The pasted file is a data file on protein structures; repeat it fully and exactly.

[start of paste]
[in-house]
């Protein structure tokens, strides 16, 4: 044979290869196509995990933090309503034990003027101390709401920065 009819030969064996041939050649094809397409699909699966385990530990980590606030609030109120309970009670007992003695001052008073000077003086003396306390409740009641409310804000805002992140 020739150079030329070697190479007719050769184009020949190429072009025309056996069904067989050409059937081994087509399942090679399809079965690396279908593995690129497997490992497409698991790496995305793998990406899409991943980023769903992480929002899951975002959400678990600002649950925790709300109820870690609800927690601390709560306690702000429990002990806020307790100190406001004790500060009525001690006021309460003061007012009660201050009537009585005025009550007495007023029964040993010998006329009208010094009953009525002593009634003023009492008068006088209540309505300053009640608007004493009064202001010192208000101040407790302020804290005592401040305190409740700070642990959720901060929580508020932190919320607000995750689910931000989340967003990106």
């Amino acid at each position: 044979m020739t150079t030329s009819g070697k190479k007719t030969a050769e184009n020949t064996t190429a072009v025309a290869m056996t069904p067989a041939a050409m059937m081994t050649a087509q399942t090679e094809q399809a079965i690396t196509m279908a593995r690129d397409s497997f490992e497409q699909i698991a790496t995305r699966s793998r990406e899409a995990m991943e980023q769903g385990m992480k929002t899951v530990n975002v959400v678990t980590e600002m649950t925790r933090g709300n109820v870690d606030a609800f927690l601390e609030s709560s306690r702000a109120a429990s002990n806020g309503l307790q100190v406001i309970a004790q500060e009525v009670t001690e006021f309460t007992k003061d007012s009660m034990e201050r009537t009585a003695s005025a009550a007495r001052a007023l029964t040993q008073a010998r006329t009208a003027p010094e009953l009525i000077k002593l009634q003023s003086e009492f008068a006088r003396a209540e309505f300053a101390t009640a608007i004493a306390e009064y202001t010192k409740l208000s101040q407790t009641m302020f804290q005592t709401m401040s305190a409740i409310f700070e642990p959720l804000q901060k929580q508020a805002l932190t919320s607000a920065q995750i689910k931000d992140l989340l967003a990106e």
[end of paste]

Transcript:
[in-house]
């Protein structure tokens, strides 16, 4: 044979290869196509995990933090309503034990003027101390709401920065 009819030969064996041939050649094809397409699909699966385990530990980590606030609030109120309970009670007992003695001052008073000077003086003396306390409740009641409310804000805002992140 020739150079030329070697190479007719050769184009020949190429072009025309056996069904067989050409059937081994087509399942090679399809079965690396279908593995690129497997490992497409698991790496995305793998990406899409991943980023769903992480929002899951975002959400678990600002649950925790709300109820870690609800927690601390709560306690702000429990002990806020307790100190406001004790500060009525001690006021309460003061007012009660201050009537009585005025009550007495007023029964040993010998006329009208010094009953009525002593009634003023009492008068006088209540309505300053009640608007004493009064202001010192208000101040407790302020804290005592401040305190409740700070642990959720901060929580508020932190919320607000995750689910931000989340967003990106």
């Amino acid at each position: 044979m020739t150079t030329s009819g070697k190479k007719t030969a050769e184009n020949t064996t190429a072009v025309a290869m056996t069904p067989a041939a050409m059937m081994t050649a087509q399942t090679e094809q399809a079965i690396t196509m279908a593995r690129d397409s497997f490992e497409q699909i698991a790496t995305r699966s793998r990406e899409a995990m991943e980023q769903g385990m992480k929002t899951v530990n975002v959400v678990t980590e600002m649950t925790r933090g709300n109820v870690d606030a609800f927690l601390e609030s709560s306690r702000a109120a429990s002990n806020g309503l307790q100190v406001i309970a004790q500060e009525v009670t001690e006021f309460t007992k003061d007012s009660m034990e201050r009537t009585a003695s005025a009550a007495r001052a007023l029964t040993q008073a010998r006329t009208a003027p010094e009953l009525i000077k002593l009634q003023s003086e009492f008068a006088r003396a209540e309505f300053a101390t009640a608007i004493a306390e009064y202001t010192k409740l208000s101040q407790t009641m302020f804290q005592t709401m401040s305190a409740i409310f700070e642990p959720l804000q901060k929580q508020a805002l932190t919320s607000a920065q995750i689910k931000d992140l989340l967003a990106e």